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Last month, the Economist magazine featured a special report on entrepreneurship. The mere fact that the Economist, a weekly news magazine known for bringing insight to the most pressing and most salient international current events , chose to focus on entrepreneurship is a testament to the important changes happening in the business environment right now.
Yet, it is no surprise that entrepreneurship is once again attracting attention. With each day that another company announces lay-offs, many competent and recently unemployed individuals retreat to coffee shops to plug in their laptops and start tinkering away at that business they have been pondering for months (or perhaps years). According to the US Bureau of Labor Statistics, the number of unemployed people in the United States grew by 5.3 million over the past twelve months, with nearly 700,000 new people declaring themselves unemployed in just the last month. In Belize , where the unemployment rate hovers around 12%, nearly one quarter of employable youth (24%) do not have formal jobs. In Trinidad and Tobago , the economists have sounded the alarms that unemployment in some sectors could climb to as high as 40-60%.
Many new businesses will spring out of venture capital hubs such as Silicon Valley and Boston, or from the metropolitan areas hit hardest by the banking crises and the automobile manufacturing collapse, such as New York City and Detroit. In fact, many of the global businesses we consider today to be great successes started out during recessionary times, such as Burger King, CNN, GE, Lexis Nexis, Microsoft, MTV networks, and Sports Illustrated.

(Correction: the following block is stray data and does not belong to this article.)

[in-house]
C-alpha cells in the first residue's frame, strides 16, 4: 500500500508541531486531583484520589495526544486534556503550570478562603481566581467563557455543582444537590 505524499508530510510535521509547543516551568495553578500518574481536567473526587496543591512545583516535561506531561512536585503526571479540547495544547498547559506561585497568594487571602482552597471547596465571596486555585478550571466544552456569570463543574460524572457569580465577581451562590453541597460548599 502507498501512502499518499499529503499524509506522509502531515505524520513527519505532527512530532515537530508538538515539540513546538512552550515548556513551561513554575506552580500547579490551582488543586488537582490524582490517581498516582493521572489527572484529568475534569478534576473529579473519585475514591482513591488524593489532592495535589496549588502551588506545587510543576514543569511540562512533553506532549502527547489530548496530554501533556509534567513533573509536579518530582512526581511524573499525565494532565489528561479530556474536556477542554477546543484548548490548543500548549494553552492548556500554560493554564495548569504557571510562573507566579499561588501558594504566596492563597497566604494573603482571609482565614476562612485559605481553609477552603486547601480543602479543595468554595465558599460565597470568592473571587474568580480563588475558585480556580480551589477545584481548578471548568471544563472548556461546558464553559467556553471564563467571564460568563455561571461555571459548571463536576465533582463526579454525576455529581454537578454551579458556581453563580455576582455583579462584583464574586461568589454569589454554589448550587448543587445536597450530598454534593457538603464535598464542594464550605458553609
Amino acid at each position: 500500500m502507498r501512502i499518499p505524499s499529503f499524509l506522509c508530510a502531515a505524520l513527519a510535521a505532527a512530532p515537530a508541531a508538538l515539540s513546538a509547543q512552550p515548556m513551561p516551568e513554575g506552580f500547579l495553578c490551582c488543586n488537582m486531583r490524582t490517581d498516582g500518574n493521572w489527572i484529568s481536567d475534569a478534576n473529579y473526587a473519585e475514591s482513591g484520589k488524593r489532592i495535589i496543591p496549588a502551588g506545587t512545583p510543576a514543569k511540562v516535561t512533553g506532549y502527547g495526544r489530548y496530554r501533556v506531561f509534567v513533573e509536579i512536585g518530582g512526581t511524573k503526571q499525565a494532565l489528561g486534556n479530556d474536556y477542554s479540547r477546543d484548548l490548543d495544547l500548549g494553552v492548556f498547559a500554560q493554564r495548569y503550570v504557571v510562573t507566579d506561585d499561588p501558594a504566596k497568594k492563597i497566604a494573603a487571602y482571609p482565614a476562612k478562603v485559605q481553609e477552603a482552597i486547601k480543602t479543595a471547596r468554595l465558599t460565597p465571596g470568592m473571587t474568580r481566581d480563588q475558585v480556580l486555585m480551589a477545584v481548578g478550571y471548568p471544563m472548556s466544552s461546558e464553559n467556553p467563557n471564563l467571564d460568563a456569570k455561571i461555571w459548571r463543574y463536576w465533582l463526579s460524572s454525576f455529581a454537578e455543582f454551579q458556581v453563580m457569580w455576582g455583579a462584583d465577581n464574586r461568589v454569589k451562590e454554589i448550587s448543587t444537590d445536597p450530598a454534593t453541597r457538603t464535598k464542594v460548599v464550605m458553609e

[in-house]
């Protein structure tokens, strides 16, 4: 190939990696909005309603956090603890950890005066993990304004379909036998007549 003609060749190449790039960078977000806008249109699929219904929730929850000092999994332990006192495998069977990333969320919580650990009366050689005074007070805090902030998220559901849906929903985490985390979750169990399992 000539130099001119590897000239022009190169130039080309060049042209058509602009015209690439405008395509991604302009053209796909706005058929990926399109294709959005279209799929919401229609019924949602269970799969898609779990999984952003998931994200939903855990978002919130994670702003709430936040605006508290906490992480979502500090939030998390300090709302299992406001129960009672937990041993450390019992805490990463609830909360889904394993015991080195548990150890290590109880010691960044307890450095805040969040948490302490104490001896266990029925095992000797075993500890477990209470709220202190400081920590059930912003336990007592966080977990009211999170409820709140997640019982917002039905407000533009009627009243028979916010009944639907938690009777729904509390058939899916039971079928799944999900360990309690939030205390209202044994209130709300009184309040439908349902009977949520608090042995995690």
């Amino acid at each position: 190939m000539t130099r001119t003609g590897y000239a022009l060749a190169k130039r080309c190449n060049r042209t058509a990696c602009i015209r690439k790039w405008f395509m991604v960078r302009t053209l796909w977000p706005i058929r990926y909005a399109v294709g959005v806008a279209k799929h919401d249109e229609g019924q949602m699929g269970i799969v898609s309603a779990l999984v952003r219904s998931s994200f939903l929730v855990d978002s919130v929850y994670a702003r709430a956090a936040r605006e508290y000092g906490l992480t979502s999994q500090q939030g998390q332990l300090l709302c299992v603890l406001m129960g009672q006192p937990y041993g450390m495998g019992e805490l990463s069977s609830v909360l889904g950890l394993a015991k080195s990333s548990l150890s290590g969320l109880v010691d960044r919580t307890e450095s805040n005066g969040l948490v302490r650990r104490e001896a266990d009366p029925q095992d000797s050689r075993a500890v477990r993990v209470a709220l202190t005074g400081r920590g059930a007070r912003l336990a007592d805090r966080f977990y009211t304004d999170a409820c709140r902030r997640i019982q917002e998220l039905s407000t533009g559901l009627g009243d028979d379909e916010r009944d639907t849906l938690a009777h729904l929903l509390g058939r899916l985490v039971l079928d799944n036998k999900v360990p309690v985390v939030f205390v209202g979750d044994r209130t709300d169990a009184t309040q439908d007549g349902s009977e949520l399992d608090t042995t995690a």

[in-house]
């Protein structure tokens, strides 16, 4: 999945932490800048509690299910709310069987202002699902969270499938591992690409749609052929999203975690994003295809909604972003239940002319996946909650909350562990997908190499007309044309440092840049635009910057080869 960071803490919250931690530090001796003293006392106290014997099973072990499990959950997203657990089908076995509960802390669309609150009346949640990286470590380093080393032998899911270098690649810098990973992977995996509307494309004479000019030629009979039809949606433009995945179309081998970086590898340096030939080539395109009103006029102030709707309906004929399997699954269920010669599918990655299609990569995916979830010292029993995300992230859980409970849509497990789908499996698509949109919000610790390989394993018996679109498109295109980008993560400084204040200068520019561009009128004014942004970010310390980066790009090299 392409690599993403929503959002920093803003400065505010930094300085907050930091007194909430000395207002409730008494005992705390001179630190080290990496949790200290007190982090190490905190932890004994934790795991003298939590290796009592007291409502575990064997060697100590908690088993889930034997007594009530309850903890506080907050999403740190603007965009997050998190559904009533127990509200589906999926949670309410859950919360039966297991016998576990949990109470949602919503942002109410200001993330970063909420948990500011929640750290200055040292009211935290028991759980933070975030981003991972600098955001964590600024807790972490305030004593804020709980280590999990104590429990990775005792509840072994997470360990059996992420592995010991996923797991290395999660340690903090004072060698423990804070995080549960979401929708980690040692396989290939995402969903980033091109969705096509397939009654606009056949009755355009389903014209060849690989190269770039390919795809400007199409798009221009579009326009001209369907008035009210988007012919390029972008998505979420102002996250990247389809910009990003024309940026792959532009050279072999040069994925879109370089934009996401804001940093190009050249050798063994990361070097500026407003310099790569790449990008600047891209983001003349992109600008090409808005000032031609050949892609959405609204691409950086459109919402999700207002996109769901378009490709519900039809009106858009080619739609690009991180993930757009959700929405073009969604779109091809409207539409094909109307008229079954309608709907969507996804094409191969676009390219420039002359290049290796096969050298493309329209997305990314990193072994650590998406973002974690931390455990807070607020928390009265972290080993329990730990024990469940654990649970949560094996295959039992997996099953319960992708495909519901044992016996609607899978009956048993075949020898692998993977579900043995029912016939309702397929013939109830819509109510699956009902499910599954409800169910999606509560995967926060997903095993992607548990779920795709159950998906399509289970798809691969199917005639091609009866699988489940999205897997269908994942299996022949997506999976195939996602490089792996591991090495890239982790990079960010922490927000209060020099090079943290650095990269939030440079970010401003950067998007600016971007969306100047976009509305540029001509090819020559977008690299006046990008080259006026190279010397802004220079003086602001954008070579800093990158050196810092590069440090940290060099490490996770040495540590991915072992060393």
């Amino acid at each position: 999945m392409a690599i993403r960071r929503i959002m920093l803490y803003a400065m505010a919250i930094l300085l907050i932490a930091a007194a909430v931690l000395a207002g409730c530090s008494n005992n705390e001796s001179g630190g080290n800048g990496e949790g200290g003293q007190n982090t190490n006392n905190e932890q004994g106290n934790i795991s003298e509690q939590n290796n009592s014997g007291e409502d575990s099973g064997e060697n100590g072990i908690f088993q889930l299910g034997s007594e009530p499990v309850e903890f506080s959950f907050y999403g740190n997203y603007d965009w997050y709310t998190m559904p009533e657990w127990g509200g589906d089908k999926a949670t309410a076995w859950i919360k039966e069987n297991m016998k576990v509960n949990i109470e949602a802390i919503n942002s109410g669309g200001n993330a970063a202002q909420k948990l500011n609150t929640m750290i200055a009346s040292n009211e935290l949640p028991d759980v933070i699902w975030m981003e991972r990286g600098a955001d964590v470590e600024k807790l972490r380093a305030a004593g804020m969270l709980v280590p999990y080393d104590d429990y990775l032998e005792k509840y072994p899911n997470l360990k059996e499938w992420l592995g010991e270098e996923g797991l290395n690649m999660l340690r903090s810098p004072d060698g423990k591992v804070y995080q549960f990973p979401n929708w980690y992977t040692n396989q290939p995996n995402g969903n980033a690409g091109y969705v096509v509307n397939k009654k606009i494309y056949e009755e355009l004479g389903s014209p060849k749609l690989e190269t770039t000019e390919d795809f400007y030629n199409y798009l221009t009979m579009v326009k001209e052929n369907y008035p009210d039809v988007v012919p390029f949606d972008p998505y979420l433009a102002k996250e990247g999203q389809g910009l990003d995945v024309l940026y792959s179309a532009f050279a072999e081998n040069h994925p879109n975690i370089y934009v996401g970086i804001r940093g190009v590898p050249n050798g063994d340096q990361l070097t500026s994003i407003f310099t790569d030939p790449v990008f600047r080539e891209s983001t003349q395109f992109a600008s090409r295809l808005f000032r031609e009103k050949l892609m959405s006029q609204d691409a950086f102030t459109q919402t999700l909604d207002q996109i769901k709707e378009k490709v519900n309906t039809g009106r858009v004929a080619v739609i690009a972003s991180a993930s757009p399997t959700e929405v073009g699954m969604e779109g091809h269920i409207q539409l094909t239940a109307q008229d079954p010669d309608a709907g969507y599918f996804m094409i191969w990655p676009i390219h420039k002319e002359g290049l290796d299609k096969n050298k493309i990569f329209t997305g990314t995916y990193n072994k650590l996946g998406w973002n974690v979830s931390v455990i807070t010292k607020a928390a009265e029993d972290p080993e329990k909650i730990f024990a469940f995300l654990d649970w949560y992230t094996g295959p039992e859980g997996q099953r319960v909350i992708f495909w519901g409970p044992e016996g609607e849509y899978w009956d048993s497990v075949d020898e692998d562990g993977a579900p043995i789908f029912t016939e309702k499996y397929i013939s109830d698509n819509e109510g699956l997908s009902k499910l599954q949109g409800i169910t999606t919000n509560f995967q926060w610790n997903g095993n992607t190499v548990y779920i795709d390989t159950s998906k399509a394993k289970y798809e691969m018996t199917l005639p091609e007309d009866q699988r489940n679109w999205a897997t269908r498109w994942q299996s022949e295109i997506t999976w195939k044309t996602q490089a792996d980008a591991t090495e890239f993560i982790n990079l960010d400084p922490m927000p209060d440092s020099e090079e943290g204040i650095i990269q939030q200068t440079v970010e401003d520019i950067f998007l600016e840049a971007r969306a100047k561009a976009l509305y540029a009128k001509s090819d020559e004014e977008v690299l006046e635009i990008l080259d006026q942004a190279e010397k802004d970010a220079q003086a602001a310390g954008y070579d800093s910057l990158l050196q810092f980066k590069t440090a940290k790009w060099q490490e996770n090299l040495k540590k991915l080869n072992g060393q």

While many of the past and current globally successful businesses were started in the US, Europe and East Asia, increasingly, entrepreneurial ventures will emerge from other regions of the world, such as Latin America, Africa and South Asia. Accessible and affordable technology, such as mobile phones and the internet, has democratized economic opportunities to an unprecedented level. It is for this reason that we here at Pioneers of Prosperity feel that there is no better time than now to be an entrepreneur, whether you are in Port au Prince or Port of Spain.
According to the Economist , “The globalization of entrepreneurship is raising the competitive stakes for everyone, particularly in the rich world. Entrepreneurs can now come from almost anywhere…And many of them can reach global markets from the day they open their doors, thanks to the falling costs of communications.” The competition for ideas, for customers and for profits has intensified, and those with the most innovative models and lowest cost structures will be those nimble enough to capture the market. The current global economy is opening up opportunities for innovative businesses already in existence in emerging markets to have a greater foothold in the global economy.
While the Pioneers of Prosperity Caribbean program is focused on seven countries (The Bahamas, Barbados, Belize, Guyana, Haiti, Jamaica and Trinidad and Tobago), the program’s impact will be far wider and deeper than these seven countries. The entrepreneurs that win the Pioneers of Prosperity awards will not only change the way people think about business in the Caribbean, they will change the way business is done across the world.
- Abby Noble
Pioneers of Prosperity